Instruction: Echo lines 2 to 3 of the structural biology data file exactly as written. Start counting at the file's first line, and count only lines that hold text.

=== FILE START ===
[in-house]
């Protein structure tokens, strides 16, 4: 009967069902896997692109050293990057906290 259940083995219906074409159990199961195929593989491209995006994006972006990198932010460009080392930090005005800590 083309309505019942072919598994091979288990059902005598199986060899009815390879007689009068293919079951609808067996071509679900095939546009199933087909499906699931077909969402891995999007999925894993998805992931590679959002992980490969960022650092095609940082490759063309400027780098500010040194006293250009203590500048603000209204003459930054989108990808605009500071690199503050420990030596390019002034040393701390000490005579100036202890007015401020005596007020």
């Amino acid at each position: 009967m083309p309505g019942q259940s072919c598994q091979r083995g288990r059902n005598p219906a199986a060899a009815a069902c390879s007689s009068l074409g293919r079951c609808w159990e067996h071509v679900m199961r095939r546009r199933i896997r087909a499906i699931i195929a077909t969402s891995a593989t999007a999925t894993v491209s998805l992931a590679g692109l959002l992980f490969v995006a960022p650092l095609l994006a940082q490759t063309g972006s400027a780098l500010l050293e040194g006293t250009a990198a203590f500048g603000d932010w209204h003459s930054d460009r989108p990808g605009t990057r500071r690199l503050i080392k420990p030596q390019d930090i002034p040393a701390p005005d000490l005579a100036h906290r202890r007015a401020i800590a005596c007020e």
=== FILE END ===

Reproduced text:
């Protein structure tokens, strides 16, 4: 009967069902896997692109050293990057906290 259940083995219906074409159990199961195929593989491209995006994006972006990198932010460009080392930090005005800590 083309309505019942072919598994091979288990059902005598199986060899009815390879007689009068293919079951609808067996071509679900095939546009199933087909499906699931077909969402891995999007999925894993998805992931590679959002992980490969960022650092095609940082490759063309400027780098500010040194006293250009203590500048603000209204003459930054989108990808605009500071690199503050420990030596390019002034040393701390000490005579100036202890007015401020005596007020």
């Amino acid at each position: 009967m083309p309505g019942q259940s072919c598994q091979r083995g288990r059902n005598p219906a199986a060899a009815a069902c390879s007689s009068l074409g293919r079951c609808w159990e067996h071509v679900m199961r095939r546009r199933i896997r087909a499906i699931i195929a077909t969402s891995a593989t999007a999925t894993v491209s998805l992931a590679g692109l959002l992980f490969v995006a960022p650092l095609l994006a940082q490759t063309g972006s400027a780098l500010l050293e040194g006293t250009a990198a203590f500048g603000d932010w209204h003459s930054d460009r989108p990808g605009t990057r500071r690199l503050i080392k420990p030596q390019d930090i002034p040393a701390p005005d000490l005579a100036h906290r202890r007015a401020i800590a005596c007020e």